Why is he so frustrated at school? Well, for starters, he's bored out of his gourd. He's academically ready to tackle things far more complex than what is being offered, even though he seems to give up easily on some of the simpler tasks. This is typical of gifted children. If they can't do it perfectly the first time, there is huge frustration unless they have an understanding and patient person helping them learn to value their effort rather than the result. Gifted children (and intuitive children, for that matter) abhor repetitive and meaningless busy work. If it doesn't have depth and relevance for them, they will find other ways of entertaining themselves.
My suggestion: Training in gifted educationWith so many intuitive and gifted children in our schools nowadays, it is crucial to have teachers trained in gifted education. And this is NOT so they can learn how to do fun projects with the GATE kids in a separate room. It is so they can identify and understand gifted children and how their brains process information. So much talent and potential is being wasted because their frustrations are being mistaken as learning disabilities, attention problems, or behavior issues. When their needs are understood and met, in most cases these problems disappear.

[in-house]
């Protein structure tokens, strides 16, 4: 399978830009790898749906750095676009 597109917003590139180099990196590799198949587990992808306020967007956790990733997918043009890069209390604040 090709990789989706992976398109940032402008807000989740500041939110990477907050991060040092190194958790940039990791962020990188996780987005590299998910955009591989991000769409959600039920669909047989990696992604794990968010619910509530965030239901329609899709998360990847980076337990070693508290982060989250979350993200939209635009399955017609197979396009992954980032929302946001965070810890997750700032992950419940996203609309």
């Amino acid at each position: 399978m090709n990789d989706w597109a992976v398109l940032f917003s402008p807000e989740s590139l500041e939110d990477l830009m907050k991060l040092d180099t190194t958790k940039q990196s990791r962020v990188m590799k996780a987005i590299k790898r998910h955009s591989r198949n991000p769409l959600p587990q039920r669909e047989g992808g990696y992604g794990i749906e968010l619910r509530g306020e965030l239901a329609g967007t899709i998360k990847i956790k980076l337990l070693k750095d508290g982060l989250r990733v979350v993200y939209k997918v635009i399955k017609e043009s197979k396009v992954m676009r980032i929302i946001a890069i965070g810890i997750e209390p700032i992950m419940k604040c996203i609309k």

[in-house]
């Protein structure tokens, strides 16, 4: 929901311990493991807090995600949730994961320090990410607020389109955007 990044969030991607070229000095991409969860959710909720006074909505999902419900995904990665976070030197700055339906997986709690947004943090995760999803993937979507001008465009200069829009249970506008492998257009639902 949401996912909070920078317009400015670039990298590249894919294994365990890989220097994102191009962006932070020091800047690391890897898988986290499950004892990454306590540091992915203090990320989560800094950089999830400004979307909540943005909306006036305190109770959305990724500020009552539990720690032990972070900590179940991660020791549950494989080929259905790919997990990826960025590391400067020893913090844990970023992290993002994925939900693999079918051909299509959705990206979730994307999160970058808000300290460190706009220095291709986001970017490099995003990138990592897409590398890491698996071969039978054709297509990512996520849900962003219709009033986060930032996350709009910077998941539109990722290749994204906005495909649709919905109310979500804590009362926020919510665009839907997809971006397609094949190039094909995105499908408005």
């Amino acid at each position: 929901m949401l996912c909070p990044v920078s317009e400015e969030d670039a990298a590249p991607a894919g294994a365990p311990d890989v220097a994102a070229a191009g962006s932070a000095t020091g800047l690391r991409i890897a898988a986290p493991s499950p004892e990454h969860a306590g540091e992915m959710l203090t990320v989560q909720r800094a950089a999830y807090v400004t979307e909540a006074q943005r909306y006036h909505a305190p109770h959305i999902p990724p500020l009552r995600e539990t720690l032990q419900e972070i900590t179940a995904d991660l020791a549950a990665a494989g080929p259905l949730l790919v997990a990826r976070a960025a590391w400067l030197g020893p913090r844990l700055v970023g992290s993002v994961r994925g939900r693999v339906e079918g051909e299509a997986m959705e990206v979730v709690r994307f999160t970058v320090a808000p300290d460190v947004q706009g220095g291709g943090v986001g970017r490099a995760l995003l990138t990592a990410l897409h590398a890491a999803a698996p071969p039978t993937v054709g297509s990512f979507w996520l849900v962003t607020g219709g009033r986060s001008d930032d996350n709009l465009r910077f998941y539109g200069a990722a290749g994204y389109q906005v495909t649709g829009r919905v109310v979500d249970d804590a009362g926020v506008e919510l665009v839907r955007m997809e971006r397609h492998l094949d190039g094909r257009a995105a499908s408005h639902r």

Why does he feel so disempowered? An otherwise sweet and loving child who is fantasizing about the freedom he'd have if all of the authority figures in his life were to die is not psychotic. He is simply feeling disempowered. Intuitive children have enormous personal power, and if not given appropriate outlets to express that power, it can burst out in the form of behaviors that adults generally don't like. For an intuitive kindergartener, being made to sit still and quiet for long periods of time is just asking for some sort of inappropriate energetic burst. So is being expected to start or stop a particular kind of work at a particular time that feels arbitrary to the child, or doing work that seems irrelevant - in other words, most of the day in the life of a kindergartener these days.